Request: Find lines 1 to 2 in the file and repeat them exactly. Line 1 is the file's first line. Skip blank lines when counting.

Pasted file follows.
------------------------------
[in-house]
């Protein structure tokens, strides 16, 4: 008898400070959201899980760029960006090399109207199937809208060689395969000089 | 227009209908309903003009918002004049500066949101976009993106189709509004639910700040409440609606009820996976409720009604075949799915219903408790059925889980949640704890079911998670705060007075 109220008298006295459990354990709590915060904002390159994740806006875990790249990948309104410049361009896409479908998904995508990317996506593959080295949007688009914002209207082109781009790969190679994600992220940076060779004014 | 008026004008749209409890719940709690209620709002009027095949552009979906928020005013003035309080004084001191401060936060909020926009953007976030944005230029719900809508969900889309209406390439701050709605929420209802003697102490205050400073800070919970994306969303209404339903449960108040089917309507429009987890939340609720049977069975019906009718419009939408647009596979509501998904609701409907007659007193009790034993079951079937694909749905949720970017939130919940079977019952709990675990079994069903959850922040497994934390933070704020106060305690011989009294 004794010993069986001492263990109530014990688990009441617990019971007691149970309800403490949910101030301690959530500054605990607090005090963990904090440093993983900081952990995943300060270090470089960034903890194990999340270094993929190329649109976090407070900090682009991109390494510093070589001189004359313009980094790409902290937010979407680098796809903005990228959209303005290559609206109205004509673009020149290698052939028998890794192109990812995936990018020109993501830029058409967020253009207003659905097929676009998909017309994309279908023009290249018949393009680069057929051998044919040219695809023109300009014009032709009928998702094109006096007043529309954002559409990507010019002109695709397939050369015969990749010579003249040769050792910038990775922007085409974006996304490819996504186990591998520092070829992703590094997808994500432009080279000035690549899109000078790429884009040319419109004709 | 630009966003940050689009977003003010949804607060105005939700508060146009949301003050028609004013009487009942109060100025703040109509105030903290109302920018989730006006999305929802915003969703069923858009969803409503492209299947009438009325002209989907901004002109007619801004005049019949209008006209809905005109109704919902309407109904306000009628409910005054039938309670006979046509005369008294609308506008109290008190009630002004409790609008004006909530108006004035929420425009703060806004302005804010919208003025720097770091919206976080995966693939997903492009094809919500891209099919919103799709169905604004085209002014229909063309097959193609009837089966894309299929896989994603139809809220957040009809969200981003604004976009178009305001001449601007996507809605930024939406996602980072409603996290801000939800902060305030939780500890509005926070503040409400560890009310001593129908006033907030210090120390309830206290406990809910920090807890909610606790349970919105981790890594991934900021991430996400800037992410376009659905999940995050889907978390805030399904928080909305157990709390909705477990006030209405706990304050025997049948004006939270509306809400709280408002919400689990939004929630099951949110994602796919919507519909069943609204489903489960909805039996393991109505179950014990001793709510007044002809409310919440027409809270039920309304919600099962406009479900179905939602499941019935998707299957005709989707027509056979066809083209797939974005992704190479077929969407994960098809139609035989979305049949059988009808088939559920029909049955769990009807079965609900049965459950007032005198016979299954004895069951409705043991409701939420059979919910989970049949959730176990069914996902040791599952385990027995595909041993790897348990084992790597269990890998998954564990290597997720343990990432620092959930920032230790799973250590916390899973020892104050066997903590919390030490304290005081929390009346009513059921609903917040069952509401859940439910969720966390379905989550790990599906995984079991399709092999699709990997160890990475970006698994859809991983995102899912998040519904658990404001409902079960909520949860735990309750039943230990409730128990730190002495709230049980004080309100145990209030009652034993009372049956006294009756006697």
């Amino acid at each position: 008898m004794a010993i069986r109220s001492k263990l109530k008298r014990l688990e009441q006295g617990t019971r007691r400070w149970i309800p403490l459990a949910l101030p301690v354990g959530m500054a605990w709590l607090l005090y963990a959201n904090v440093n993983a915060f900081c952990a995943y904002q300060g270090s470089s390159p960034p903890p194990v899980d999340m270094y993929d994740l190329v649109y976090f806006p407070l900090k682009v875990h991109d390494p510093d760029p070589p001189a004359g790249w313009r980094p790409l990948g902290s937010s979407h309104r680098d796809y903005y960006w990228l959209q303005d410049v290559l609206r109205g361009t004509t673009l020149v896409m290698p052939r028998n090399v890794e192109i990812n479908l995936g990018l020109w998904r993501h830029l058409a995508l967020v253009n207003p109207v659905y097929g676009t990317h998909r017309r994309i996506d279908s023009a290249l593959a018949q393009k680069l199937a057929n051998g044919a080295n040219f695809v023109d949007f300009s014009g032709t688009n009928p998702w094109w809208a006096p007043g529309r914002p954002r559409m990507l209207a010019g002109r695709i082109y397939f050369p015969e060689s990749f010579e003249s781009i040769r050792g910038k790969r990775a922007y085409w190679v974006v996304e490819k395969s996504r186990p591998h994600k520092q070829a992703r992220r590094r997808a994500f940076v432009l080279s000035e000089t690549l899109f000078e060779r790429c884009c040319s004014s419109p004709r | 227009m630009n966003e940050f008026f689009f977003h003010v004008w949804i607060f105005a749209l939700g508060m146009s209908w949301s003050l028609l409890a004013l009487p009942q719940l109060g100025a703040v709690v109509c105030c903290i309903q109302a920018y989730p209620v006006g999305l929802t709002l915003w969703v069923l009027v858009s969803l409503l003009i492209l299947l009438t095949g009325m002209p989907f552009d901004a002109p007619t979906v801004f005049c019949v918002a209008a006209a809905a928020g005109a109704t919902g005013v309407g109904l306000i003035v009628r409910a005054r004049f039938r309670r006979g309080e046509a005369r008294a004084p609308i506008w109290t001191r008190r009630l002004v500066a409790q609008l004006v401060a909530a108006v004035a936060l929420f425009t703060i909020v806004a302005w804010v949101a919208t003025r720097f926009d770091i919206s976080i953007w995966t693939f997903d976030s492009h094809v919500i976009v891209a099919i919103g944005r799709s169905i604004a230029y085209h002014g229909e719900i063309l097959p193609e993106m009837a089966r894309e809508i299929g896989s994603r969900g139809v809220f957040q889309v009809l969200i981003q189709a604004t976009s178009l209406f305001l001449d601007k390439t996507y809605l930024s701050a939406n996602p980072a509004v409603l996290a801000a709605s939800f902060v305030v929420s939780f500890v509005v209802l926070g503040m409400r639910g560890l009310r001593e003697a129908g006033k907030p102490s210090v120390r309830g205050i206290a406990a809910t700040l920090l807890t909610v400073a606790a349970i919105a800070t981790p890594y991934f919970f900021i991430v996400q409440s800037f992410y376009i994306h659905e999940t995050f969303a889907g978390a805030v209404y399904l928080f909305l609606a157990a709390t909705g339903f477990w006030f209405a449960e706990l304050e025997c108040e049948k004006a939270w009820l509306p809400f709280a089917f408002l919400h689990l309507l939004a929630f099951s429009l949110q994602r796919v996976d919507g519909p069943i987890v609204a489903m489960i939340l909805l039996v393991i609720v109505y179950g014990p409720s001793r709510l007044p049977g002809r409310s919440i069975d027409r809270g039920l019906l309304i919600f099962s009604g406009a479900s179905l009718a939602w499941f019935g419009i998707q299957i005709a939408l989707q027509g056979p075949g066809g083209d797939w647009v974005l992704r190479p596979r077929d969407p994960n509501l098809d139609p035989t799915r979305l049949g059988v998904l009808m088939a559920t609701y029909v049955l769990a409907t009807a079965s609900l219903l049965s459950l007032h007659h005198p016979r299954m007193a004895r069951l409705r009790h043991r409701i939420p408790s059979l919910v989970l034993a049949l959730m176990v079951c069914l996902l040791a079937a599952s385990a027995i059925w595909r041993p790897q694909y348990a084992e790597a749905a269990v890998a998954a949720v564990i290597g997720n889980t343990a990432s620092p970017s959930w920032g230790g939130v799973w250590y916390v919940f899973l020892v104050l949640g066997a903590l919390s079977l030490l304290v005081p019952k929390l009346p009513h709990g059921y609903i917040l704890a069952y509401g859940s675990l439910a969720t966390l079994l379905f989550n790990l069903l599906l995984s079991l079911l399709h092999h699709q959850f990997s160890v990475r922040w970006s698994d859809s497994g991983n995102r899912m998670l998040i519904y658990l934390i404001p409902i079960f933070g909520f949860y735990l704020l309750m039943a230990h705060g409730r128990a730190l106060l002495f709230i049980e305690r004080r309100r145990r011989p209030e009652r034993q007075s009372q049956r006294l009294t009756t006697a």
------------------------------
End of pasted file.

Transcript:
[in-house]
């Protein structure tokens, strides 16, 4: 008898400070959201899980760029960006090399109207199937809208060689395969000089 | 227009209908309903003009918002004049500066949101976009993106189709509004639910700040409440609606009820996976409720009604075949799915219903408790059925889980949640704890079911998670705060007075 109220008298006295459990354990709590915060904002390159994740806006875990790249990948309104410049361009896409479908998904995508990317996506593959080295949007688009914002209207082109781009790969190679994600992220940076060779004014 | 008026004008749209409890719940709690209620709002009027095949552009979906928020005013003035309080004084001191401060936060909020926009953007976030944005230029719900809508969900889309209406390439701050709605929420209802003697102490205050400073800070919970994306969303209404339903449960108040089917309507429009987890939340609720049977069975019906009718419009939408647009596979509501998904609701409907007659007193009790034993079951079937694909749905949720970017939130919940079977019952709990675990079994069903959850922040497994934390933070704020106060305690011989009294 004794010993069986001492263990109530014990688990009441617990019971007691149970309800403490949910101030301690959530500054605990607090005090963990904090440093993983900081952990995943300060270090470089960034903890194990999340270094993929190329649109976090407070900090682009991109390494510093070589001189004359313009980094790409902290937010979407680098796809903005990228959209303005290559609206109205004509673009020149290698052939028998890794192109990812995936990018020109993501830029058409967020253009207003659905097929676009998909017309994309279908023009290249018949393009680069057929051998044919040219695809023109300009014009032709009928998702094109006096007043529309954002559409990507010019002109695709397939050369015969990749010579003249040769050792910038990775922007085409974006996304490819996504186990591998520092070829992703590094997808994500432009080279000035690549899109000078790429884009040319419109004709 | 630009966003940050689009977003003010949804607060105005939700508060146009949301003050028609004013009487009942109060100025703040109509105030903290109302920018989730006006999305929802915003969703069923858009969803409503492209299947009438009325002209989907901004002109007619801004005049019949209008006209809905005109109704919902309407109904306000009628409910005054039938309670006979046509005369008294609308506008109290008190009630002004409790609008004006909530108006004035929420425009703060806004302005804010919208003025720097770091919206976080995966693939997903492009094809919500891209099919919103799709169905604004085209002014229909063309097959193609009837089966894309299929896989994603139809809220957040009809969200981003604004976009178009305001001449601007996507809605930024939406996602980072409603996290801000939800902060305030939780500890509005926070503040409400560890009310001593129908006033907030210090120390309830206290406990809910920090807890909610606790349970919105981790890594991934900021991430996400800037992410376009659905999940995050889907978390805030399904928080909305157990709390909705477990006030209405706990304050025997049948004006939270509306809400709280408002919400689990939004929630099951949110994602796919919507519909069943609204489903489960909805039996393991109505179950014990001793709510007044002809409310919440027409809270039920309304919600099962406009479900179905939602499941019935998707299957005709989707027509056979066809083209797939974005992704190479077929969407994960098809139609035989979305049949059988009808088939559920029909049955769990009807079965609900049965459950007032005198016979299954004895069951409705043991409701939420059979919910989970049949959730176990069914996902040791599952385990027995595909041993790897348990084992790597269990890998998954564990290597997720343990990432620092959930920032230790799973250590916390899973020892104050066997903590919390030490304290005081929390009346009513059921609903917040069952509401859940439910969720966390379905989550790990599906995984079991399709092999699709990997160890990475970006698994859809991983995102899912998040519904658990404001409902079960909520949860735990309750039943230990409730128990730190002495709230049980004080309100145990209030009652034993009372049956006294009756006697």